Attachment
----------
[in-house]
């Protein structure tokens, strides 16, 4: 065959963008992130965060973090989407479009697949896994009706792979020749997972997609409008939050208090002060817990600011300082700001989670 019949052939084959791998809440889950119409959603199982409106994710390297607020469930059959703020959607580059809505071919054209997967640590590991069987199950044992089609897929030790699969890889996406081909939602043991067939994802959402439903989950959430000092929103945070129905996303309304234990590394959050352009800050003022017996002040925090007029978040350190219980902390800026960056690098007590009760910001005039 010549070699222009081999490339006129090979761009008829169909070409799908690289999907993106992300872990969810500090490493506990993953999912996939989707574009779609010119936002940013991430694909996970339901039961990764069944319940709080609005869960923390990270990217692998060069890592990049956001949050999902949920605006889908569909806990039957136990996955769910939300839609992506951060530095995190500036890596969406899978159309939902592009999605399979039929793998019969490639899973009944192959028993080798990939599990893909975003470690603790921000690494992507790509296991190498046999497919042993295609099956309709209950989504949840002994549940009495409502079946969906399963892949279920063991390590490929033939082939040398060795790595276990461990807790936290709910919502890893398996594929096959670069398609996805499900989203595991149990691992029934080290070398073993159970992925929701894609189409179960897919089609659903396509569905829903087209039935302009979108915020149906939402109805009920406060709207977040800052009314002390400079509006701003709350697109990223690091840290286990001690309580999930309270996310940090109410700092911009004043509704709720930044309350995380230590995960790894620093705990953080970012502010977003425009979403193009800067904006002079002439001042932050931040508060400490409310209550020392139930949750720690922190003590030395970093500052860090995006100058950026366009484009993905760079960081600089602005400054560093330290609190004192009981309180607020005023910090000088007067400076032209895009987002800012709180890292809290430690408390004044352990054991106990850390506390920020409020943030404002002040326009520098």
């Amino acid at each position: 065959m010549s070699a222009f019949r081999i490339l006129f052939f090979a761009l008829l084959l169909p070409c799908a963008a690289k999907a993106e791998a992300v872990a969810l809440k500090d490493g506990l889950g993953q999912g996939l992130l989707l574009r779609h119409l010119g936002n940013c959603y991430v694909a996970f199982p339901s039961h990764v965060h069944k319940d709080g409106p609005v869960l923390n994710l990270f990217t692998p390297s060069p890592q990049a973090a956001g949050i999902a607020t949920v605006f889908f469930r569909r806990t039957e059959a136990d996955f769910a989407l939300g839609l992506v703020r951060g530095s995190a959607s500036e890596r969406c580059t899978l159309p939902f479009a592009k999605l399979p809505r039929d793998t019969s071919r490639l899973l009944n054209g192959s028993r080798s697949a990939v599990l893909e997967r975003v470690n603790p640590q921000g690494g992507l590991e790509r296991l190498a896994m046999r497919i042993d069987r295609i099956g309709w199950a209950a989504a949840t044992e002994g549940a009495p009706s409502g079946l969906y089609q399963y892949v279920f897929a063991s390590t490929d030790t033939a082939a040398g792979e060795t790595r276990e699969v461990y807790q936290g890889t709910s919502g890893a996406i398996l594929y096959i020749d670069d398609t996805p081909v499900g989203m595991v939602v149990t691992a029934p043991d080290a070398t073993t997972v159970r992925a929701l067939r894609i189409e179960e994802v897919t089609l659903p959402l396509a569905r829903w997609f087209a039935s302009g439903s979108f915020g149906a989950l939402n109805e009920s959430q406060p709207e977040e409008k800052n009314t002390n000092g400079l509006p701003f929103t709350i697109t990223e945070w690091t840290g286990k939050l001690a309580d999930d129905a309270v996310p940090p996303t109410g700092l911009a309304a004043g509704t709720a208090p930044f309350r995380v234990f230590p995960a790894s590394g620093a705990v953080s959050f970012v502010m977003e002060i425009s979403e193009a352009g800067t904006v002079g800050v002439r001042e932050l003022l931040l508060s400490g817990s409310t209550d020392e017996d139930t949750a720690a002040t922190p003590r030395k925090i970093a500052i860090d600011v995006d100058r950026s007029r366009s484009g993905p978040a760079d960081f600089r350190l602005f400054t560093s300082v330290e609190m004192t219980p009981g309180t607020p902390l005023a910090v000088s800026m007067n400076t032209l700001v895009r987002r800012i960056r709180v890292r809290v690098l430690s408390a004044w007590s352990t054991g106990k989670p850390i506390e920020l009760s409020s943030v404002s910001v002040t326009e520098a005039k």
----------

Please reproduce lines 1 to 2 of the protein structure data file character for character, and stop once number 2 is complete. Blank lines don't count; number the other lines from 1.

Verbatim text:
[in-house]
């Protein structure tokens, strides 16, 4: 065959963008992130965060973090989407479009697949896994009706792979020749997972997609409008939050208090002060817990600011300082700001989670 019949052939084959791998809440889950119409959603199982409106994710390297607020469930059959703020959607580059809505071919054209997967640590590991069987199950044992089609897929030790699969890889996406081909939602043991067939994802959402439903989950959430000092929103945070129905996303309304234990590394959050352009800050003022017996002040925090007029978040350190219980902390800026960056690098007590009760910001005039 010549070699222009081999490339006129090979761009008829169909070409799908690289999907993106992300872990969810500090490493506990993953999912996939989707574009779609010119936002940013991430694909996970339901039961990764069944319940709080609005869960923390990270990217692998060069890592990049956001949050999902949920605006889908569909806990039957136990996955769910939300839609992506951060530095995190500036890596969406899978159309939902592009999605399979039929793998019969490639899973009944192959028993080798990939599990893909975003470690603790921000690494992507790509296991190498046999497919042993295609099956309709209950989504949840002994549940009495409502079946969906399963892949279920063991390590490929033939082939040398060795790595276990461990807790936290709910919502890893398996594929096959670069398609996805499900989203595991149990691992029934080290070398073993159970992925929701894609189409179960897919089609659903396509569905829903087209039935302009979108915020149906939402109805009920406060709207977040800052009314002390400079509006701003709350697109990223690091840290286990001690309580999930309270996310940090109410700092911009004043509704709720930044309350995380230590995960790894620093705990953080970012502010977003425009979403193009800067904006002079002439001042932050931040508060400490409310209550020392139930949750720690922190003590030395970093500052860090995006100058950026366009484009993905760079960081600089602005400054560093330290609190004192009981309180607020005023910090000088007067400076032209895009987002800012709180890292809290430690408390004044352990054991106990850390506390920020409020943030404002002040326009520098």